ensure that the inspection of pits and impoundments is
standardized across the Office of Oil and Gas."
During a budget hearing Friday, DEP Office of Oil and Gas Chief
James Martin told lawmakers his agency also has made progress
using additional permit fees on the industry to hire additional
The office now has 49 staff positions, up from 32. Agency
officials have filled 41 of the 49 positions, and the eight
vacancies are evenly split between enforcement and permitting
functions, Martin said.
"We've been, I think, fairly successful," Martin said. "We've
managed to hire folks, and we've gotten good people."
Under the law, passed during a special session in December 2011
and signed by Gov. Earl Ray Tomblin, the DEP was required to
complete a study of oil and gas wastewater impoundments by Jan. 1.
The pits and impoundments report from WVU's Department of Civil
and Environmental Engineering was submitted to the DEP in
In January, DEP Secretary Randy Huffman said work on the
impoundment study was complete, but that its submission to the
Legislature was delayed because of formatting problems. Huffman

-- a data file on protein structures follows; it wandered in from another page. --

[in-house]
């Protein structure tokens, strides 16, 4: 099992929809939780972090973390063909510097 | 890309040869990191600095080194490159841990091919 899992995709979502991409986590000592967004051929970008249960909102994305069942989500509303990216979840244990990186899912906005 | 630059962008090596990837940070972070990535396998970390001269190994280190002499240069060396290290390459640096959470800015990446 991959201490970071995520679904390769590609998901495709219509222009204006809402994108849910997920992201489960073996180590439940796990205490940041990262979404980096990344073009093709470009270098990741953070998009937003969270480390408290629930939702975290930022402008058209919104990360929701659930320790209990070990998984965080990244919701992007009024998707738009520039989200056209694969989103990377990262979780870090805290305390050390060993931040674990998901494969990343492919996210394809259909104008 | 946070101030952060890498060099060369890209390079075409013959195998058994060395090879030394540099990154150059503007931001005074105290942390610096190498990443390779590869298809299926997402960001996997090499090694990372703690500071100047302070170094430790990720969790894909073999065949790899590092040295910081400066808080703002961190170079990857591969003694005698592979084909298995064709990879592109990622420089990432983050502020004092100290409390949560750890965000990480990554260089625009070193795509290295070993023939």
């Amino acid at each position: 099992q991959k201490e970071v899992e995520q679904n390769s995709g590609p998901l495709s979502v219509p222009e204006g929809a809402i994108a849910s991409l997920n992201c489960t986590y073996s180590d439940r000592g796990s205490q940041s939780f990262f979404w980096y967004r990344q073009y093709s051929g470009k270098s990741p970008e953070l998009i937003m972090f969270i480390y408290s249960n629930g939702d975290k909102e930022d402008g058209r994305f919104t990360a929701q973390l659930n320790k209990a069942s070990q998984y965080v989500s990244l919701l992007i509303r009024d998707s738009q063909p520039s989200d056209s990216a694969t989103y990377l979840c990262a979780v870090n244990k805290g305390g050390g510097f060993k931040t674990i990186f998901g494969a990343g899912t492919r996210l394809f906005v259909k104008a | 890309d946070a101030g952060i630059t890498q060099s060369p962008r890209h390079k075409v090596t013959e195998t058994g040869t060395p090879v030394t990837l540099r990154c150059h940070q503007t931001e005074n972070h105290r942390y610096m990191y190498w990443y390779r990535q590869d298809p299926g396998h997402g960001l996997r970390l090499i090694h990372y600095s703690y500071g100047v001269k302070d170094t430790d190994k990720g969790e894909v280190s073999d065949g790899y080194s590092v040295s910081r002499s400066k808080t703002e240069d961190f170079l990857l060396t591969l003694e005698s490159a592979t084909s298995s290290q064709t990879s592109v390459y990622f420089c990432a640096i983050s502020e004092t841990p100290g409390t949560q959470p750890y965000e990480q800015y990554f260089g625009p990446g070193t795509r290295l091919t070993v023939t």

also said WVU researchers included some recommendations about the
handling of gas-drilling wastewater that went beyond what they
were actually asked by the DEP to do.
Two other documents from WVU were provided to the DEP in February,
and the DEP released the material publicly last week.
A separate study on noise, light and dust from drilling operations
was to be provided to the Legislature by Dec. 31, 2012, but is
still not finished. A third study, examining possible air
pollution from oil and gas operations, is due July 1.
In their push for more natural gas, drilling operators in West
Virginia's Marcellus Shale region are increasingly using a process
called hydraulic fracturing, which shoots vast amounts of water,
sand and chemicals deep underground to break apart rock and
release the gas. Operators also are using a process that involves
drilling down and then turning horizontally to reach broader
stretches of gas reserves.
Water from these processes, along with any "flowback" that returns
to the surface, is frequently stored in large, centralized pits
and impoundments at or near well locations. Oil and gas operators
frequently re-use this water several times, but eventually the
wastewater has to be disposed of. In West Virginia, that is
typically done by injection into other underground wells.
In a four-page summary of the impoundments review, the DEP
reported that, "based on sample results of both the material held
in the structures and the groundwater below them, the study showed
that no leakage was detected from the examined structures."
The WVU report itself said, "There was no evidence of significant
leakage of flowbacks from the impoundments.
"While the monitoring wells detected no contaminants, it is not
clear that the monitoring interval of 146 days was sufficient to
capture any leakage from the impoundments," the WVU report said.
"A longer sampling period is suggested with, perhaps, aquifer
Reach Ken Ward Jr. at kw...@wvgazette.com or 304-348-1702.